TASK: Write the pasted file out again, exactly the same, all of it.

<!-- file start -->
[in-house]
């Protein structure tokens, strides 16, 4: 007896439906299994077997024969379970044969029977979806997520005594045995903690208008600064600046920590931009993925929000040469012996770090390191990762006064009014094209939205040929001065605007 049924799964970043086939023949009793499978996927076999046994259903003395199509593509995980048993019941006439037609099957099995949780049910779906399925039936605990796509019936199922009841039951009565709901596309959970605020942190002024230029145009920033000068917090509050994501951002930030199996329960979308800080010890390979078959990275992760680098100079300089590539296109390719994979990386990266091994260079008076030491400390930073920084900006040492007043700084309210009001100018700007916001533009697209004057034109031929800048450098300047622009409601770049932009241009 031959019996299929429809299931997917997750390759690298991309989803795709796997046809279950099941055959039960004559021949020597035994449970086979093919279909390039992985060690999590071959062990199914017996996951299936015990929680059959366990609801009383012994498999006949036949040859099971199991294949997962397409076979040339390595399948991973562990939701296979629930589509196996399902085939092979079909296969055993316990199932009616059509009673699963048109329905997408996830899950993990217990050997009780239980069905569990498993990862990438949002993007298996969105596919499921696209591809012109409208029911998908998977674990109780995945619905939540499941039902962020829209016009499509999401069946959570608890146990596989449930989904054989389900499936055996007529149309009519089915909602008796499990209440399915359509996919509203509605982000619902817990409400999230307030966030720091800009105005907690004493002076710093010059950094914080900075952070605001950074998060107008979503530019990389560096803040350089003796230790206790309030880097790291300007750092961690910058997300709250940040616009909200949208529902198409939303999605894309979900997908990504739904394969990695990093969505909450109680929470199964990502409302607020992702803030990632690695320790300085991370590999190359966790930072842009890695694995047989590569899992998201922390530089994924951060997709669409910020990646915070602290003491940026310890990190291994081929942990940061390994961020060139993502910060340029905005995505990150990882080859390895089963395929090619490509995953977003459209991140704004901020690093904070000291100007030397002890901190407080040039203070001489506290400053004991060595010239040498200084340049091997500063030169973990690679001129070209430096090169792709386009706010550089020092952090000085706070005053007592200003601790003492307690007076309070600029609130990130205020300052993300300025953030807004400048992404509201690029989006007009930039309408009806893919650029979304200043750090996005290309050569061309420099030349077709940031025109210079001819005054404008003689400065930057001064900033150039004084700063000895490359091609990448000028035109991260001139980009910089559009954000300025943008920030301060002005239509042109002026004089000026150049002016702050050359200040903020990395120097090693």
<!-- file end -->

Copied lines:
[in-house]
């Protein structure tokens, strides 16, 4: 007896439906299994077997024969379970044969029977979806997520005594045995903690208008600064600046920590931009993925929000040469012996770090390191990762006064009014094209939205040929001065605007 049924799964970043086939023949009793499978996927076999046994259903003395199509593509995980048993019941006439037609099957099995949780049910779906399925039936605990796509019936199922009841039951009565709901596309959970605020942190002024230029145009920033000068917090509050994501951002930030199996329960979308800080010890390979078959990275992760680098100079300089590539296109390719994979990386990266091994260079008076030491400390930073920084900006040492007043700084309210009001100018700007916001533009697209004057034109031929800048450098300047622009409601770049932009241009 031959019996299929429809299931997917997750390759690298991309989803795709796997046809279950099941055959039960004559021949020597035994449970086979093919279909390039992985060690999590071959062990199914017996996951299936015990929680059959366990609801009383012994498999006949036949040859099971199991294949997962397409076979040339390595399948991973562990939701296979629930589509196996399902085939092979079909296969055993316990199932009616059509009673699963048109329905997408996830899950993990217990050997009780239980069905569990498993990862990438949002993007298996969105596919499921696209591809012109409208029911998908998977674990109780995945619905939540499941039902962020829209016009499509999401069946959570608890146990596989449930989904054989389900499936055996007529149309009519089915909602008796499990209440399915359509996919509203509605982000619902817990409400999230307030966030720091800009105005907690004493002076710093010059950094914080900075952070605001950074998060107008979503530019990389560096803040350089003796230790206790309030880097790291300007750092961690910058997300709250940040616009909200949208529902198409939303999605894309979900997908990504739904394969990695990093969505909450109680929470199964990502409302607020992702803030990632690695320790300085991370590999190359966790930072842009890695694995047989590569899992998201922390530089994924951060997709669409910020990646915070602290003491940026310890990190291994081929942990940061390994961020060139993502910060340029905005995505990150990882080859390895089963395929090619490509995953977003459209991140704004901020690093904070000291100007030397002890901190407080040039203070001489506290400053004991060595010239040498200084340049091997500063030169973990690679001129070209430096090169792709386009706010550089020092952090000085706070005053007592200003601790003492307690007076309070600029609130990130205020300052993300300025953030807004400048992404509201690029989006007009930039309408009806893919650029979304200043750090996005290309050569061309420099030349077709940031025109210079001819005054404008003689400065930057001064900033150039004084700063000895490359091609990448000028035109991260001139980009910089559009954000300025943008920030301060002005239509042109002026004089000026150049002016702050050359200040903020990395120097090693």